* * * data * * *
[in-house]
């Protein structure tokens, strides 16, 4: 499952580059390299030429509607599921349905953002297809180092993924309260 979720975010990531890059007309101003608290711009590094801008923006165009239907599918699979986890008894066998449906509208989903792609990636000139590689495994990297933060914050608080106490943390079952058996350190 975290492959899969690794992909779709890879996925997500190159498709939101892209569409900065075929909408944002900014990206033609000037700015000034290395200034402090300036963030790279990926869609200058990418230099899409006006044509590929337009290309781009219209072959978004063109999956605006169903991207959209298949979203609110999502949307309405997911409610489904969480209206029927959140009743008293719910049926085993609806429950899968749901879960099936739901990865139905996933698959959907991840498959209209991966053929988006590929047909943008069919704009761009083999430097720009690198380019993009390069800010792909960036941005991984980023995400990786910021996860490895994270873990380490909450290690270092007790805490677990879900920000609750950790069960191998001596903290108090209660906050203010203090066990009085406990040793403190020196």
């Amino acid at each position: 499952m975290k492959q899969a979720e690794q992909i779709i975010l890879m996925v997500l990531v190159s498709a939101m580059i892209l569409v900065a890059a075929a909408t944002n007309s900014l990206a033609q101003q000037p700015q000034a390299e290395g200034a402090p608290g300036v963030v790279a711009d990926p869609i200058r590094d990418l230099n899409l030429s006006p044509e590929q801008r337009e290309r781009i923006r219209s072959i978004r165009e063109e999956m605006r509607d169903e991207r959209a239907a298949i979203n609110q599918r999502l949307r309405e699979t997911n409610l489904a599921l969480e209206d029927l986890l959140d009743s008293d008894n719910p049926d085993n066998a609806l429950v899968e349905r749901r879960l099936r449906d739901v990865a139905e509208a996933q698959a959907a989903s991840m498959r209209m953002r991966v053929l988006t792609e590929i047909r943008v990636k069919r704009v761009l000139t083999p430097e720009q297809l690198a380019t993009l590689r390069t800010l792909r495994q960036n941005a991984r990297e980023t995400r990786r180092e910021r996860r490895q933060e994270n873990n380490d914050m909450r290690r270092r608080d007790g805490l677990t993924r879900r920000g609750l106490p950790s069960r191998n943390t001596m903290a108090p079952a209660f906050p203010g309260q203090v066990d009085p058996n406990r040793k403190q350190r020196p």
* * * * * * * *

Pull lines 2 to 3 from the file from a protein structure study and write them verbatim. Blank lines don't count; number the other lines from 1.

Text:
């Protein structure tokens, strides 16, 4: 499952580059390299030429509607599921349905953002297809180092993924309260 979720975010990531890059007309101003608290711009590094801008923006165009239907599918699979986890008894066998449906509208989903792609990636000139590689495994990297933060914050608080106490943390079952058996350190 975290492959899969690794992909779709890879996925997500190159498709939101892209569409900065075929909408944002900014990206033609000037700015000034290395200034402090300036963030790279990926869609200058990418230099899409006006044509590929337009290309781009219209072959978004063109999956605006169903991207959209298949979203609110999502949307309405997911409610489904969480209206029927959140009743008293719910049926085993609806429950899968749901879960099936739901990865139905996933698959959907991840498959209209991966053929988006590929047909943008069919704009761009083999430097720009690198380019993009390069800010792909960036941005991984980023995400990786910021996860490895994270873990380490909450290690270092007790805490677990879900920000609750950790069960191998001596903290108090209660906050203010203090066990009085406990040793403190020196």
């Amino acid at each position: 499952m975290k492959q899969a979720e690794q992909i779709i975010l890879m996925v997500l990531v190159s498709a939101m580059i892209l569409v900065a890059a075929a909408t944002n007309s900014l990206a033609q101003q000037p700015q000034a390299e290395g200034a402090p608290g300036v963030v790279a711009d990926p869609i200058r590094d990418l230099n899409l030429s006006p044509e590929q801008r337009e290309r781009i923006r219209s072959i978004r165009e063109e999956m605006r509607d169903e991207r959209a239907a298949i979203n609110q599918r999502l949307r309405e699979t997911n409610l489904a599921l969480e209206d029927l986890l959140d009743s008293d008894n719910p049926d085993n066998a609806l429950v899968e349905r749901r879960l099936r449906d739901v990865a139905e509208a996933q698959a959907a989903s991840m498959r209209m953002r991966v053929l988006t792609e590929i047909r943008v990636k069919r704009v761009l000139t083999p430097e720009q297809l690198a380019t993009l590689r390069t800010l792909r495994q960036n941005a991984r990297e980023t995400r990786r180092e910021r996860r490895q933060e994270n873990n380490d914050m909450r290690r270092r608080d007790g805490l677990t993924r879900r920000g609750l106490p950790s069960r191998n943390t001596m903290a108090p079952a209660f906050p203010g309260q203090v066990d009085p058996n406990r040793k403190q350190r020196p």